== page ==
This is a topic that has always been fascinating to me as a professional business and marketing consultant. Marketing is about perception, so the mindset of consumers begs a whole series of questions.
- What do consumers buy?
- Why do they buy?
- Why should they buy from a certain seller vs. a different one?
- How do you reach the consumer when they’re ready to buy?
- How do you convince or encourage them to buy when you want them to?
These questions seem simple, but the answers are rather complicated. Keep in mind that the average consumer wants to avoid being sold; they prefer to make purchases on their own terms. My hair stylist told me she finished her Christmas shopping early in 2012; she bought everything online. Her terms.
There are several factors that influence the consumer’s mindset, such as the budget (is the product or service affordable), the level of need (is it a necessity or a luxury purchase), and the deal (is it a bargain at the price offered or is it better to wait), among other variables.
Let’s start with the level of need. Remember the heirarchy of needs? It starts with basic necessities such as food, water, and shelter. If your business offers products to meet these necessities, the theory holds that your business should survive and succeed. The consumer, in most cases, wants toilet paper so you should have little competition … except there are different levels of softness, sheets per roll, and other variables. What determines the consumer’s decision to buy in this scenario?
Here’s where other factors come in. Is the consumer looking to stock up because the supply is running low? Is there a good price on their favorite brand? Are they totally out and need whatever they can find at whatever the price?
With other necessities, such as electrical power and a water supply, the consumer has little choice since the market is dominated by monopolies. Utilities provide cost savings through the control of grid systems which enable individual users to share the cost of a major development. Going “off the grid” for your energy needs is an expensive project for the same reason it is costly to develop your own water capture and filtration system.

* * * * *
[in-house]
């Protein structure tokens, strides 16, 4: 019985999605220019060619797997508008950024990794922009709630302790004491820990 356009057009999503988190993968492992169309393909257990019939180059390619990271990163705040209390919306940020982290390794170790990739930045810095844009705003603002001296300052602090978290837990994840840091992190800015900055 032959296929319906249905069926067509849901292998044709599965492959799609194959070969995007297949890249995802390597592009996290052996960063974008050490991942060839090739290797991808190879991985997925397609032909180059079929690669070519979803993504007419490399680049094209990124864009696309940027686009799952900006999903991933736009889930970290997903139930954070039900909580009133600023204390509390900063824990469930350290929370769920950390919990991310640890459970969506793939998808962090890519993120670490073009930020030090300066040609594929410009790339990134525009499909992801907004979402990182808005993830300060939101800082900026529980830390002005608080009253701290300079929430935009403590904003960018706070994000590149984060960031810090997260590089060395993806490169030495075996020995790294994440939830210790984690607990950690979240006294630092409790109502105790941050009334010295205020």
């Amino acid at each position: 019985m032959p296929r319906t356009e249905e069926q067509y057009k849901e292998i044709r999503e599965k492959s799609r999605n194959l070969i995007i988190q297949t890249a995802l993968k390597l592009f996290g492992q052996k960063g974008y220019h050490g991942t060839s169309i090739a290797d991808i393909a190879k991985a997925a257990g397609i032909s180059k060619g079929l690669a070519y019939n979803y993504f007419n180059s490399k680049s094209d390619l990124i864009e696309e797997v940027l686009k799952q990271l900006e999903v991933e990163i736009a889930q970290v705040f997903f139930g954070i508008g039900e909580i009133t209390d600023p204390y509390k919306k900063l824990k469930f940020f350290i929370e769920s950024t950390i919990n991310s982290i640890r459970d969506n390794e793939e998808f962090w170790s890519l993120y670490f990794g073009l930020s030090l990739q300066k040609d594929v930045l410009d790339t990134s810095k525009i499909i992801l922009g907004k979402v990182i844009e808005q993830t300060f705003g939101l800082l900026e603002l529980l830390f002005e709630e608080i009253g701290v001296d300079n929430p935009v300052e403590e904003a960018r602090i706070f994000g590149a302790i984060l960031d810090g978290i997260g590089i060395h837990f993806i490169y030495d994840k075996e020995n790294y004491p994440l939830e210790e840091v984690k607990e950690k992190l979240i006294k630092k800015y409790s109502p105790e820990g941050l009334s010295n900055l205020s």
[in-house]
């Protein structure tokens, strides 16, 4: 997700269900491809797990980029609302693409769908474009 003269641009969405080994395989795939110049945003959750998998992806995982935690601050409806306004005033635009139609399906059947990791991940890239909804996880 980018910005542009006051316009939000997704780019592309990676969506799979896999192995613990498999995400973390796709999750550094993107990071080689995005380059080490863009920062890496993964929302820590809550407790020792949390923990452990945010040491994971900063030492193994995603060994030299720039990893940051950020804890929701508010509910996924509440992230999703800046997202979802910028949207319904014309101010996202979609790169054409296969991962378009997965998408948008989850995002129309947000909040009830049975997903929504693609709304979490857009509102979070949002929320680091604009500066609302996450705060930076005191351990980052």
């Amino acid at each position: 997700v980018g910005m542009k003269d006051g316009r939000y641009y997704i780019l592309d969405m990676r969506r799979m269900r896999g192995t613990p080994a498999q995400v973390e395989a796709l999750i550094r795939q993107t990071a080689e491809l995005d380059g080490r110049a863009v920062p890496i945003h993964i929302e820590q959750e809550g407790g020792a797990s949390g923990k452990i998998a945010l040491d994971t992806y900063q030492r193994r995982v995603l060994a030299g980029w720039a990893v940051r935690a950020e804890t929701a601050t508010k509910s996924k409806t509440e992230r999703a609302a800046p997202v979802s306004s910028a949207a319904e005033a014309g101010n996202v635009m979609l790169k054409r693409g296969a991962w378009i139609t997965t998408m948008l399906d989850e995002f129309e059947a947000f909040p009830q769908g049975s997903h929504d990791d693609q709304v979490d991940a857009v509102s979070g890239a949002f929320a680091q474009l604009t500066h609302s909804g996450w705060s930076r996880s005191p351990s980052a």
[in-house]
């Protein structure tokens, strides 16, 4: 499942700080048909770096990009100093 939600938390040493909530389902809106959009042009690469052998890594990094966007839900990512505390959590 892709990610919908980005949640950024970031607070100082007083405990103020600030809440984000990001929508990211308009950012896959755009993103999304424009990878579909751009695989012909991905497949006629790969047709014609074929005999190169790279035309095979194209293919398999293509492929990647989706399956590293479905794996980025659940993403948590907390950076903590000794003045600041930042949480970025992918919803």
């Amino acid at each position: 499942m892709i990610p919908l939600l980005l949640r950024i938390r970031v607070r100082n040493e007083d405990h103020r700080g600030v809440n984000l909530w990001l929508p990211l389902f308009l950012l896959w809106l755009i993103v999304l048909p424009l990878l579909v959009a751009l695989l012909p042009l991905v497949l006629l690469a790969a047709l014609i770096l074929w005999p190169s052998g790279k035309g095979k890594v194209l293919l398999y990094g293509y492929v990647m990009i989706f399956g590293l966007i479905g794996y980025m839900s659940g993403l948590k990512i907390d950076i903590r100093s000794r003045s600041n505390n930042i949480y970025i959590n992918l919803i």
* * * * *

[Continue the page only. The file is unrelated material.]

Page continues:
Another aspect of the level of need is whether the purchase is vital or merely a luxury.
This can be where the budget factors come in. If a woman needs a pair of pants for work and the same slacks are available at a discount store for 30% less than at a name brand department store, where does she buy the pants? She may buy them at the department store for the “prestige factor” or save the money buying them at the discount store and saying she bought them at the other place.
As the retailer, your advertising is going to depend on which store you own or represent. The discount outlet can be effective marketing the pants as “department store quality at 1/3rd the cost” whereas the department store is likely to focus on the quality of the name brand with a message along the lines of “available exclusively at.”
Another influencers in the consumer’s mind is brand loyalty. If the woman needing pants has always purchased her work slacks at the discount store, she will most likely purchase the next pair from that store. And if she’s loyal to the department store, she will buy there despite the price difference. The deal is less a factor when the power of the brand trumps the perceived value.
So what have we learned about the consumer’s mindset?
While advertising tends to lump consumers together, the individual makes his or her own buying decisions based on their psyche, budget, personal preferences, and perceived value. As a business owner, it is essential to understand your customers as much as you possibly can so that you and your products or services, remain relevant to them and their desires.
If you’d like some assistance with some market research on your consumer’s mindsets, please contact Brand Irons.